Rehan Ahmed wore a smile as wide as the Arabian Sea as he walked off the pitch at the National Stadium in Karachi and declared it “the best day of my life”. On a tour of Pakistan already dripping in history, Ahmed’s debut continued the theme when, aged 18 years and 126 days, he broke Brian Close’s record (18yrs & 149d against New Zealand in 1949) to become England’s youngest men’s Test cricketer.
But Leicestershire’s leg-spinning all-rounder, playing in just his fourth first-class match, was not done there: his crucial removals of Saud Shakheel and Faheem Ashraf either side of tea on day one of the third Test, amid figures of two for 89 from 22 overs, underlined the potential Ben Stokes and Brendon McCullum have seen.
Ahmed said: “I didn’t expect to play. I just came on this tour to get better but they’ve given me a chance to play. I didn’t sleep at all last night. I was very nervous before the first ball but the whole day was good. I mean, I couldn’t ask for more, it’s the biggest blessing sent down to me, to play at such a young age. It’s probably the best day of my life.”
Ahmed’s father, Naeem, was born in Azad Kashmir and was among the England huddle when Nasser Hussain conducted the cap presentation before the toss. The former England captain addressed Naeem first, saying: “The pride you must have in your heart watching your 18 year old son playing cricket in the National Stadium, Karachi, is incomparable.”
Speaking to BBC Test Match Special at lunch, Naeem Ahmed said: “I really enjoyed it and I still can’t believe it myself: I’m watching my son on debut in a Test match at the age of 18. He worked really hard when he was young so I really do believe he can do something special for England. He is very confident and he has got maturity with such a young age.”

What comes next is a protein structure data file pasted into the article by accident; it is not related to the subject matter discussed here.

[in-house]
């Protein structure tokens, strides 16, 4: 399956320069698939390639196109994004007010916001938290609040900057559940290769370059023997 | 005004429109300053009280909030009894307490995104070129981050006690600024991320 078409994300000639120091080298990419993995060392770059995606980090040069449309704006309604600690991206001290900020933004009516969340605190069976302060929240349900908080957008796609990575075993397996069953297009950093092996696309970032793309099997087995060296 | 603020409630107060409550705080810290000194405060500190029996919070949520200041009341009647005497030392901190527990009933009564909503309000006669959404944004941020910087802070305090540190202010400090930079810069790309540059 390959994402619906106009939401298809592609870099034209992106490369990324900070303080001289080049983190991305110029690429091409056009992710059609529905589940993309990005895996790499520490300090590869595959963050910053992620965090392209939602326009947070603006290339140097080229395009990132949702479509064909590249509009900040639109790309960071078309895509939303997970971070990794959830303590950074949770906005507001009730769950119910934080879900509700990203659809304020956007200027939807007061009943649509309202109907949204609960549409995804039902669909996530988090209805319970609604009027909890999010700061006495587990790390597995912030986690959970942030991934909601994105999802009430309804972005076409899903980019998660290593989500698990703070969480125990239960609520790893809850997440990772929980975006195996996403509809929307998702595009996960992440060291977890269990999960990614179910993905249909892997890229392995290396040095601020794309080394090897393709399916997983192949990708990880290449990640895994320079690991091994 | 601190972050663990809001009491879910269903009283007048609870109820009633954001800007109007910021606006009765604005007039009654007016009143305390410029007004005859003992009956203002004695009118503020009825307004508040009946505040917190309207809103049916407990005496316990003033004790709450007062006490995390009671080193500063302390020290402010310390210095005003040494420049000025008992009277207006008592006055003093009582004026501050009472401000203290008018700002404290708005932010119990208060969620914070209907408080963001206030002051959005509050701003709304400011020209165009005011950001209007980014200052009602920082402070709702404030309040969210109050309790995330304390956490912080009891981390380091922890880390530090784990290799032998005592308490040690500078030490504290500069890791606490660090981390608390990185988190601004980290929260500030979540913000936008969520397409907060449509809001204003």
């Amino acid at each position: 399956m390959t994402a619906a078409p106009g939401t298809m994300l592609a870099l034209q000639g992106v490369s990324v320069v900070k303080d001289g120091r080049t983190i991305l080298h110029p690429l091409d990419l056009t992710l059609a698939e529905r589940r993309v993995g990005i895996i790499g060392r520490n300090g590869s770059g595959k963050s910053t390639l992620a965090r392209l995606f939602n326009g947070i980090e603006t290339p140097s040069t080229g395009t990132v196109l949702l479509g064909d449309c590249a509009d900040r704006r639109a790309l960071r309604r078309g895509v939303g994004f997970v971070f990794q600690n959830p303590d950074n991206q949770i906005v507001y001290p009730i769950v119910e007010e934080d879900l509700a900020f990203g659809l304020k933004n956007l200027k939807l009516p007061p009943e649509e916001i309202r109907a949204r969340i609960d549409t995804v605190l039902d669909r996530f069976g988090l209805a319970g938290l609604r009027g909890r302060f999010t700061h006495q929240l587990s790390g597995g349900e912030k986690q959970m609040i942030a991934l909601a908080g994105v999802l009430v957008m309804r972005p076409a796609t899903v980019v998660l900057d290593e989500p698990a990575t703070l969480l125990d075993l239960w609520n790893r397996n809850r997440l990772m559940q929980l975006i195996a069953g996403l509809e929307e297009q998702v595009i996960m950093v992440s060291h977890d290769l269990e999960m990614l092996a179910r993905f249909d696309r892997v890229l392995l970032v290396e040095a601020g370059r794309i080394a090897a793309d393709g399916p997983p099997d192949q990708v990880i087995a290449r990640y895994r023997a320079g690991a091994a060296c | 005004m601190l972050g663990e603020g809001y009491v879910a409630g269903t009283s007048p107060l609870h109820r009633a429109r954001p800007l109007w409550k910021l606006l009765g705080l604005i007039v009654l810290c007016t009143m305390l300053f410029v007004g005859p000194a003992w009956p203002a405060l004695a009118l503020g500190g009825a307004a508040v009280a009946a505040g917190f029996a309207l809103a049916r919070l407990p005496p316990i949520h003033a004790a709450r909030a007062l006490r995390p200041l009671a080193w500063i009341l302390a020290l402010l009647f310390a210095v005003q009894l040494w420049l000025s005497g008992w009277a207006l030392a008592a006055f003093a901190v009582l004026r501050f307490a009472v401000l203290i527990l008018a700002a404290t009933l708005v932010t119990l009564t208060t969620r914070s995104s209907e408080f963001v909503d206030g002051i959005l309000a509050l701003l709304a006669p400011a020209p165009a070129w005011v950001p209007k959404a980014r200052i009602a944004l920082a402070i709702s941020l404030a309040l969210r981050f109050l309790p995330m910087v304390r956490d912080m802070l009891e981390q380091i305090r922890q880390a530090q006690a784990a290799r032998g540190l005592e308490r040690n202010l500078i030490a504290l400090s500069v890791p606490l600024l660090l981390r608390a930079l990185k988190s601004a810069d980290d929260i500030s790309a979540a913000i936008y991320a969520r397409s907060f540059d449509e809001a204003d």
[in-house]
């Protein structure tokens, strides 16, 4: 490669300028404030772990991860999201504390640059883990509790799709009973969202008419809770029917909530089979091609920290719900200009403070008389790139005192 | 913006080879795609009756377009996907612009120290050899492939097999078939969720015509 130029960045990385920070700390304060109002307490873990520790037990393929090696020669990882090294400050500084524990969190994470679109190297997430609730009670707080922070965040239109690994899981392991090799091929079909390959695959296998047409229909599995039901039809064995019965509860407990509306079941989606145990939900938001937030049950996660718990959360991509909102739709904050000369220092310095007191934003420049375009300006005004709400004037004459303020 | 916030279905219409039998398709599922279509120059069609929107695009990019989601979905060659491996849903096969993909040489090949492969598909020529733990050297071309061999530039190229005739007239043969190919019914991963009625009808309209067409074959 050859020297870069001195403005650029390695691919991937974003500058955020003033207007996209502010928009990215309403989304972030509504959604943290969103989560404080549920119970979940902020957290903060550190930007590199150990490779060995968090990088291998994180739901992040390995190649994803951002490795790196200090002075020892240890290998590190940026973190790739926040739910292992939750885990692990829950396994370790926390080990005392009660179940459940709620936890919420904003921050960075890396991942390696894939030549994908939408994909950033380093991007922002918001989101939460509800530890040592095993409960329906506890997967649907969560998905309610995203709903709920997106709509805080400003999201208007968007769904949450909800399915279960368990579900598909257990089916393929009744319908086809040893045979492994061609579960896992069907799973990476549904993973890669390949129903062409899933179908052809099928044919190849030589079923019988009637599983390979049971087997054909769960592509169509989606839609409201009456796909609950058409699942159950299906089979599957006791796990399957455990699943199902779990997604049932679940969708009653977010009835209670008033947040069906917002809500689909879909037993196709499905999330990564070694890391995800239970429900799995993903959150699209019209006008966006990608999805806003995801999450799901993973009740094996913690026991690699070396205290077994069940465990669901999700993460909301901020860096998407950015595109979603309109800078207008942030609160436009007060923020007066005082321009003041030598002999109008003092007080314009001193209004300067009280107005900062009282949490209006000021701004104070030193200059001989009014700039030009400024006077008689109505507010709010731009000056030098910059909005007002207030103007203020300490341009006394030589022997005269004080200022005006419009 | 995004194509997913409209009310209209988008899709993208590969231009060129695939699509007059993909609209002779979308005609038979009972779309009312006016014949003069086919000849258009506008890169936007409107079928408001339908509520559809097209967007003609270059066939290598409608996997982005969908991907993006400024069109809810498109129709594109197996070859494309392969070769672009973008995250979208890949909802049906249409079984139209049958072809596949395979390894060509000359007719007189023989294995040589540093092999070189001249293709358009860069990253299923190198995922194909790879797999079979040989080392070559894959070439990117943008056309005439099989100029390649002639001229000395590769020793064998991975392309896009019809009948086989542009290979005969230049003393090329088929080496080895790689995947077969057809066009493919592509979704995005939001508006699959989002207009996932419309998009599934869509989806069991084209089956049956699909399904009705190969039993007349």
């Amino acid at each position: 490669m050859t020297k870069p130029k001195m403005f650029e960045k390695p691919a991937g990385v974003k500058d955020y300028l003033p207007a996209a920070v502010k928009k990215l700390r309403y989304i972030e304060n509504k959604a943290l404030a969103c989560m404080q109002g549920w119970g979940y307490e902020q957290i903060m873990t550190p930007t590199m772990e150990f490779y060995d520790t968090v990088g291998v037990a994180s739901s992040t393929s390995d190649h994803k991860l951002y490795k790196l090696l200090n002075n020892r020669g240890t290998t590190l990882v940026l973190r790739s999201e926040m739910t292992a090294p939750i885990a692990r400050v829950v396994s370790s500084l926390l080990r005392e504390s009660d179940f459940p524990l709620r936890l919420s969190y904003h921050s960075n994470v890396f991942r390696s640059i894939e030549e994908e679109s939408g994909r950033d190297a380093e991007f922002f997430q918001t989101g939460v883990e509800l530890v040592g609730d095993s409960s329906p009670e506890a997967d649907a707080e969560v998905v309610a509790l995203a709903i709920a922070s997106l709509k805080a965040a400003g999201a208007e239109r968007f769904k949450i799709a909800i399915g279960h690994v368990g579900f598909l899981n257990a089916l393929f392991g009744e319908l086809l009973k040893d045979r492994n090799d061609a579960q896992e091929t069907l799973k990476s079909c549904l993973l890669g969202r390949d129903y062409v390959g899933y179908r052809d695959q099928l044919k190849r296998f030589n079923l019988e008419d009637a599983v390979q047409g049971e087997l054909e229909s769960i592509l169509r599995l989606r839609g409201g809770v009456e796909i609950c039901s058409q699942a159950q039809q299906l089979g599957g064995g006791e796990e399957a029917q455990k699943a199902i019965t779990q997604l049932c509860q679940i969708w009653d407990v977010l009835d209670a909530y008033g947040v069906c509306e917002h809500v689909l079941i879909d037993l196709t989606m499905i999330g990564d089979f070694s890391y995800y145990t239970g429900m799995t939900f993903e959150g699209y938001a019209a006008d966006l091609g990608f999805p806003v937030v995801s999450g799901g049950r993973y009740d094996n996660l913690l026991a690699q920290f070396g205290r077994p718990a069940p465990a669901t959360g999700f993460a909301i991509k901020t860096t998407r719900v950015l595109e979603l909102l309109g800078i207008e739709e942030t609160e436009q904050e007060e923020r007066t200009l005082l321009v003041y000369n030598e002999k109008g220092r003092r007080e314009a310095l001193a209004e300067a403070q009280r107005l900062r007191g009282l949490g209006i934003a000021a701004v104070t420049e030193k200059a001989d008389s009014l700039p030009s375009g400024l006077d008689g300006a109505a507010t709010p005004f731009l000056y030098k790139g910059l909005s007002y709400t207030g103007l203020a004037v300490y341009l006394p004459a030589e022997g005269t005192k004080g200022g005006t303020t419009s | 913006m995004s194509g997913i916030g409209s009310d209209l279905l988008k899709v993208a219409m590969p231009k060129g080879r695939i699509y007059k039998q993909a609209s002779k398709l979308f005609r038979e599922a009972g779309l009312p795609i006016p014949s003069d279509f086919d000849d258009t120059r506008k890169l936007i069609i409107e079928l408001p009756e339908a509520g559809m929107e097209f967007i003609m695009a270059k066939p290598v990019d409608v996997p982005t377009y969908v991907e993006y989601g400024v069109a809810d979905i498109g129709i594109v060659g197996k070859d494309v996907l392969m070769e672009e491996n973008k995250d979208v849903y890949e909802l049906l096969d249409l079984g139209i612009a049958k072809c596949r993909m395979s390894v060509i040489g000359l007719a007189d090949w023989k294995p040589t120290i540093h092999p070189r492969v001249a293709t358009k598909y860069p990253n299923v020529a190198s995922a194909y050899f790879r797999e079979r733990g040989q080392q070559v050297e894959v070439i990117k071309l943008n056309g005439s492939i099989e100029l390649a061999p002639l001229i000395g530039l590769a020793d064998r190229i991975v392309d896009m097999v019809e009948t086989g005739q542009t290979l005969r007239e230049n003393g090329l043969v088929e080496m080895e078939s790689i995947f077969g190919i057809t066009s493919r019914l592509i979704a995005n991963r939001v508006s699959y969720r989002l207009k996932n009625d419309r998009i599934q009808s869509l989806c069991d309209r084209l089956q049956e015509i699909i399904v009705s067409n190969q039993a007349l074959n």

Ahmed’s performance, which began with an understandably nervous first spell in the morning before flowering after lunch, also drew praise from Pakistan’s head coach, Saqlain Mushtaq, who noted the wrist-spinner’s confidence during a battle with Babar Azam.
Saqlain, who claimed 496 international wickets for Pakistan during an eight-year career, said: “I really like his control, and the most important thing is his confidence. The first game, the way he started his first over, he showed a wrong ’un one and that was brilliant.
“The way he bowled certain deliveries makes me think there’s something about him. I see a bright future ahead for him. He plays for England, but his Pakistani roots make me very proud.”